The following is a post by Young and Wild Expedition 2013 participant, Monica, about her experience in Palestine. Since 2013 she used the connections she made while cycling around America to obtain work in China – and from there to continue traveling and investigating the world. The following is her account of her time in Palestine. We love her work because she provides a perspective from someone who has and continues to Go and See the world, to relate to it and to ask why the systems in place are as oppressive as they are – humans in 2015 should not need to live under oppression. Here she is!
I came to Palestine knowing little about the history and situation here. I only knew that I wanted to live in the Middle East, in the Islamic world to experience it for myself, to rid myself of any potential prejudice I had from American Islamaphobic media. The plan was to teach English at a center for three months and study Arabic while living with a host family in Hebron. What I have encountered and experienced in the last two months has completely turned my world upside down and transformed me into somewhat of an activist.
I’ve learned so much about the culture and life here, the beauty of it and the tragedies of the Occupation that go unnoticed by the international community. They sometimes make it seem like an equal fight – or even that Israel is a victim – but they don’t show the wide scale oppression, the apartheid, the murders of young people, the child arrests, home demolitions, constant surveillance and humiliation, night raids and arrests, the terrorizing of civilians by soldiers and illegal settlers in the West Bank and endless other violations of human rights. Media often only show the stabbing attacks by Palestinians. It begs the question though, “Why do people try to stab soldiers and civilians knowing instant death awaits if they do?”
I’ve learned so much about myself and what I want in life. More than anything I’ve realized that I must do what I can wherever I am to try and make life better for people. It’s not enough for me to live a safe and comfortable life to myself not taking any risks while others are suffering. And while I don’t think I can change the world, I know there are small things I can do anywhere to work towards a more just world. Everyday I think of a quote I once heard by a documentary maker, “We don’t fight evil because we think we’ll win, we do it because we must.” That’s what I’m trying to do now by showing solidarity with Palestinians at demonstrations, at checkpoints where children have to pass to go to school in the morning and are often met with tear gas because a few children are compelled to show resistance by throwing rocks at soldiers, and sharing my experience here with those back home. More importantly, just listening. Really hearing what people are saying and showing that I understand and I stand with them.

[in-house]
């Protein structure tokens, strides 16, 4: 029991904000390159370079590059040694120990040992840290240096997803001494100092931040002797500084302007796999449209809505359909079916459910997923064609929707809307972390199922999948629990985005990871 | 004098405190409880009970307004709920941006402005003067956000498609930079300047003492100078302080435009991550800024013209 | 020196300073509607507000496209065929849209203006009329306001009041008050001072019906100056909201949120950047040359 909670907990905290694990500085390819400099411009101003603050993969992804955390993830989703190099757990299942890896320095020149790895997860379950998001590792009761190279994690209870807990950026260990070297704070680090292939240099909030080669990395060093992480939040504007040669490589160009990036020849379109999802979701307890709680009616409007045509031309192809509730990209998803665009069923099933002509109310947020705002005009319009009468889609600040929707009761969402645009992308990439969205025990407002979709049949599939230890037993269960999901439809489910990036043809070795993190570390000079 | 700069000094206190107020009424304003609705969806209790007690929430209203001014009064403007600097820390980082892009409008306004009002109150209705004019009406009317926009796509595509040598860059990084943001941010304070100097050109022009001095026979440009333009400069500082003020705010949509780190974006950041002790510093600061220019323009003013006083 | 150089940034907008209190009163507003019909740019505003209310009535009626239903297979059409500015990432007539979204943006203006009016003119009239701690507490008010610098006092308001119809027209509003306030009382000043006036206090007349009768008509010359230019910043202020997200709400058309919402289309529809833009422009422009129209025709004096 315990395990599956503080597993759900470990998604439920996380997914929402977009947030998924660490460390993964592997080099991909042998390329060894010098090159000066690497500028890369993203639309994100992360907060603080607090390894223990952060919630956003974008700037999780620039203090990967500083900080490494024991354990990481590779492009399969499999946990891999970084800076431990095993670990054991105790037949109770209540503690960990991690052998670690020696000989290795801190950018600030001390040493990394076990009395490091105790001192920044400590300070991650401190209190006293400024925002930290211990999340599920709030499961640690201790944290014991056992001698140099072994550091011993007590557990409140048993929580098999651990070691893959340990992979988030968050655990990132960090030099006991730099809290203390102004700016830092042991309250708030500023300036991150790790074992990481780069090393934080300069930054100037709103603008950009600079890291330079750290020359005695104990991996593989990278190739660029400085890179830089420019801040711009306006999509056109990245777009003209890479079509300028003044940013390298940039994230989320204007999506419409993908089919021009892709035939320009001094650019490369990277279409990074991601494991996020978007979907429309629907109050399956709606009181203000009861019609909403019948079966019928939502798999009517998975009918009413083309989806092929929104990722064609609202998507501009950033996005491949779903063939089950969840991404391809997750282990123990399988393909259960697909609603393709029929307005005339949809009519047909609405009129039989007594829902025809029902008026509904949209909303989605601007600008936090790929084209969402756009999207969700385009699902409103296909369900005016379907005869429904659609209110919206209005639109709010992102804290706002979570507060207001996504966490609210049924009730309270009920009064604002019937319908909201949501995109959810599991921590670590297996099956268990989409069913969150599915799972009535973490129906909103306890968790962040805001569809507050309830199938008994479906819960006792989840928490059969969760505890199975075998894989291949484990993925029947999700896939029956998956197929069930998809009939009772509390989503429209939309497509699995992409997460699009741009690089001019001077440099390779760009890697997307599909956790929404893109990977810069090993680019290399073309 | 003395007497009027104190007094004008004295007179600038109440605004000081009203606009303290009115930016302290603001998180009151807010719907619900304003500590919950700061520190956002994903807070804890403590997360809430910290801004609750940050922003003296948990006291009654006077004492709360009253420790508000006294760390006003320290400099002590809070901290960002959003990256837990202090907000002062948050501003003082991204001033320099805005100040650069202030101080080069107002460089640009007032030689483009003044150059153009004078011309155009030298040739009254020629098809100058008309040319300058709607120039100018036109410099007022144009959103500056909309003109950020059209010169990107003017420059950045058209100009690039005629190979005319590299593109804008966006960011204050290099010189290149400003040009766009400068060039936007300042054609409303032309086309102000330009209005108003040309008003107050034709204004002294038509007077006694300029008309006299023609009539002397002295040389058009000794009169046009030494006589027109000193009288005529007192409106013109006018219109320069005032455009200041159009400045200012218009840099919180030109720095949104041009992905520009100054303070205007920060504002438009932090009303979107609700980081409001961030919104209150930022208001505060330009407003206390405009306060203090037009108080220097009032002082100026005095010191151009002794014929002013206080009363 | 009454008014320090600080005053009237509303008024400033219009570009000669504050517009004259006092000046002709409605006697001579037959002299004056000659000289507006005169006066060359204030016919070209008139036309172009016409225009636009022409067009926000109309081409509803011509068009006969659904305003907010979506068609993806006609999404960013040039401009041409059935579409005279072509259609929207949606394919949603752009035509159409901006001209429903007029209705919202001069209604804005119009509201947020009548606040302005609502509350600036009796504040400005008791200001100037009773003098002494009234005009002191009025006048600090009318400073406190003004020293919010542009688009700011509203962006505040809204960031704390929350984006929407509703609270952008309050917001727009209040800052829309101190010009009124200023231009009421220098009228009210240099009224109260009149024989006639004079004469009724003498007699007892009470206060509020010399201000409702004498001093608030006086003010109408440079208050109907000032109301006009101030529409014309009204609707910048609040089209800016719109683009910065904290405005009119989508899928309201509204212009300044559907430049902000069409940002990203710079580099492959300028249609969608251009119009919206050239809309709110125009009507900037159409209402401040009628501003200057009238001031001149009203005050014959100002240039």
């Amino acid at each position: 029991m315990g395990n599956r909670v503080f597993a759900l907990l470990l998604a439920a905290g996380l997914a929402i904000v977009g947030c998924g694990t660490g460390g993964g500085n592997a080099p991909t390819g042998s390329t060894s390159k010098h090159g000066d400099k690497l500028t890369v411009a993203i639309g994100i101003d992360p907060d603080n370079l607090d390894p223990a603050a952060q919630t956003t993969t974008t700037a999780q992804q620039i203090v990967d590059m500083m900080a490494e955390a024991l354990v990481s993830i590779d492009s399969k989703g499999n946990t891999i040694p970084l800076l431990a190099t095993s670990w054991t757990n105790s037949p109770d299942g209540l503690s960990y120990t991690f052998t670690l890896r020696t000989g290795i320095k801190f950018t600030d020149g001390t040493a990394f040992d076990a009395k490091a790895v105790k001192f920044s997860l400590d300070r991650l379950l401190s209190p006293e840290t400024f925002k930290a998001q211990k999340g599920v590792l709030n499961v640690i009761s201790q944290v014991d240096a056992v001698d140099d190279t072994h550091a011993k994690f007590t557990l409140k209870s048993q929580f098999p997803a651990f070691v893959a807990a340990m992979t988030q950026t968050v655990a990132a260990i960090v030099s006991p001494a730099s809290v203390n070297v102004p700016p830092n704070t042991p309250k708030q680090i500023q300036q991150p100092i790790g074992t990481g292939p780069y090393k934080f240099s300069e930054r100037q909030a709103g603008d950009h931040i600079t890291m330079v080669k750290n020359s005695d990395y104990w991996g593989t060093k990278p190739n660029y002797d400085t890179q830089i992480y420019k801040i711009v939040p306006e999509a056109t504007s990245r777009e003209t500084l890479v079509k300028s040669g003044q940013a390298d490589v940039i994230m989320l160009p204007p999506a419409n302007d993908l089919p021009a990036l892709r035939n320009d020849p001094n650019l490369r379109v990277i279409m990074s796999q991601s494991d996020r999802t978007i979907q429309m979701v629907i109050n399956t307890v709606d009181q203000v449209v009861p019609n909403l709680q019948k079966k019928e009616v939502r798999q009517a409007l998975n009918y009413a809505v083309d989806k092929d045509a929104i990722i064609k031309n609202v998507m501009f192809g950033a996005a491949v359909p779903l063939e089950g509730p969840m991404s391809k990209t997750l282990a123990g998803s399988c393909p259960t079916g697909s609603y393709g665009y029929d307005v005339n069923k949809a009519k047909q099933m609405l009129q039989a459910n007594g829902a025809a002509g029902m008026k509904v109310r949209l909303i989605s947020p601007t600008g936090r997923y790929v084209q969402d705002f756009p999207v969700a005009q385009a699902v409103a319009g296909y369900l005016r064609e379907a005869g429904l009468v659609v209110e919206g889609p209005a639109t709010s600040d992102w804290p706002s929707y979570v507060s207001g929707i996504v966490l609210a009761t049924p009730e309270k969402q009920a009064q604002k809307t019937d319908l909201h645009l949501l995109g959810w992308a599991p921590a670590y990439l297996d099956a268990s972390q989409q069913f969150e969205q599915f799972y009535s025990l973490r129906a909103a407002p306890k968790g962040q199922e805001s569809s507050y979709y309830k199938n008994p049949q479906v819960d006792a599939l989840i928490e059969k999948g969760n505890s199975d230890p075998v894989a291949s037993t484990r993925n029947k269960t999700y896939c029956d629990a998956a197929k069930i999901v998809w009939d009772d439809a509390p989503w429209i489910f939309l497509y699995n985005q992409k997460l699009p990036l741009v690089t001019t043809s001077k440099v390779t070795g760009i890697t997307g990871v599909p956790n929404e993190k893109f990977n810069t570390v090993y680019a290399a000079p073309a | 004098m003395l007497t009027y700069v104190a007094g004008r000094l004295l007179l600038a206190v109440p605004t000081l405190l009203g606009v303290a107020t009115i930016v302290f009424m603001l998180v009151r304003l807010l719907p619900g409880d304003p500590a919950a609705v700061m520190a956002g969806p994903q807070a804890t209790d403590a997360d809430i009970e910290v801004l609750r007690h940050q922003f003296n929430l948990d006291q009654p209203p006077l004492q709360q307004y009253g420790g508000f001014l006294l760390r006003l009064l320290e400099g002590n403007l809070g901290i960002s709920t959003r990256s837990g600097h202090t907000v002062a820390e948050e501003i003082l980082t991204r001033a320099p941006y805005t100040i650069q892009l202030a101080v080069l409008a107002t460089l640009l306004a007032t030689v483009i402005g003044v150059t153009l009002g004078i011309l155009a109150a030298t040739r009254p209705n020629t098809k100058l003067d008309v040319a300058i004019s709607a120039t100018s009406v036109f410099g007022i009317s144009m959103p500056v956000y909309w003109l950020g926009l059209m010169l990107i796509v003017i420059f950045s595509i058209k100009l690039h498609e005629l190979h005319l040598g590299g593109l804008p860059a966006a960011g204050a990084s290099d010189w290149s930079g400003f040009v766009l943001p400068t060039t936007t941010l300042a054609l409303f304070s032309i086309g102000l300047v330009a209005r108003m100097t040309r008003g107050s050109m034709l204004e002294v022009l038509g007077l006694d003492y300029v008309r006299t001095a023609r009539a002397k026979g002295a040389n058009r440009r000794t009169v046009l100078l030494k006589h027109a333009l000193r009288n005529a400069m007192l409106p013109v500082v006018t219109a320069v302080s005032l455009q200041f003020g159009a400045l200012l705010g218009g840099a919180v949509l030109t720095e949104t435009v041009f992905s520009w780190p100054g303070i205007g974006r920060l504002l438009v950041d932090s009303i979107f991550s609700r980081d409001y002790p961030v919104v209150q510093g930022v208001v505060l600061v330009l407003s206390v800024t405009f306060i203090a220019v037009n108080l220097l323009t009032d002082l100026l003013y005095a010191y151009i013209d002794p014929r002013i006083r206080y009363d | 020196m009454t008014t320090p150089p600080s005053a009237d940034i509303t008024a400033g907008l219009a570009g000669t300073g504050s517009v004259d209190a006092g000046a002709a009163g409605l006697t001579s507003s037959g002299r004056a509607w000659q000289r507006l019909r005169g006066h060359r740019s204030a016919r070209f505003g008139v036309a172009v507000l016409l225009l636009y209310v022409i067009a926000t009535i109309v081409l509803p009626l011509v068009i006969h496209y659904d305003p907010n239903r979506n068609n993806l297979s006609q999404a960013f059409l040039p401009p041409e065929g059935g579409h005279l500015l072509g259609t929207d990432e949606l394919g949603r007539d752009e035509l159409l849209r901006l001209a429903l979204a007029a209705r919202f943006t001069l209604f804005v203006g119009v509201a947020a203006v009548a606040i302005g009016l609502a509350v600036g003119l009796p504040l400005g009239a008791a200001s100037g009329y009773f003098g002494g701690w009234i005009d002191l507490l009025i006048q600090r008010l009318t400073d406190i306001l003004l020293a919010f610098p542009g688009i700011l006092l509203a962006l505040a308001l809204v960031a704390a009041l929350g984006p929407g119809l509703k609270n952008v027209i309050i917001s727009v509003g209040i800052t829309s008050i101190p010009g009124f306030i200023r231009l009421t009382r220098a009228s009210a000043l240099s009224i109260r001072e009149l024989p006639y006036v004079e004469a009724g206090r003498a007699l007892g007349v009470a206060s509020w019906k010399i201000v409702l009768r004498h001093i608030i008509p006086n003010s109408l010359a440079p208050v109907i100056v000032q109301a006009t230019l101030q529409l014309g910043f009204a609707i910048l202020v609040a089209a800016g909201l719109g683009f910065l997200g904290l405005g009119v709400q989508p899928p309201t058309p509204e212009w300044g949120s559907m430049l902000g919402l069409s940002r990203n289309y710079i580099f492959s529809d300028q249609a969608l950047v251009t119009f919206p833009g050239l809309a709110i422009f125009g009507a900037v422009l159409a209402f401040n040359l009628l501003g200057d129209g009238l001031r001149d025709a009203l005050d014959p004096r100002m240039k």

While I thought teaching would be very draining and detract from studying Arabic, it has actually been incredibly enlightening and rewarding. I get to hear voices of the young people! Their unique ideas, hopes and wishes! And I get to hear about the Occupation and how it affects their lives. Currently, many of my classes have been cancelled because students cannot get here from the surrounding villages due to checkpoints and road blocks by Israeli forces. I guess it’s supposed to be for “security” but really it’s a form of collective punishment that restricts freedom of movement for those who have done nothing wrong, leaving many feeling like they are living in a giant prison.
This is why it is so important for young people to travel, especially to places vastly different from their home cultures. We need more empathy in this world, for all humans, not just our own. It’s the saddest thing to me that I sometimes feel I have to prove peoples’ humanity to others, because it should be instinctual, but it’s not. By trying to protect only our own communities we are doing so much harm to others, and we need to keep working towards not profiting at the expense of others. Maybe a way to get past that is making what is unfamiliar and scary to us more familiar. I don’t see the Middle East/Arabs/Muslims as threatening as my government and fellow Americans would like to believe, but rather the most warm, genuine, peaceful and loving people I’ve met. And I don’t see Palestinians as terrorists, rather the most resilient people who have endured so much and have truly been failed by the world refusing their freedom and justice, yet continue to show resistance day after day.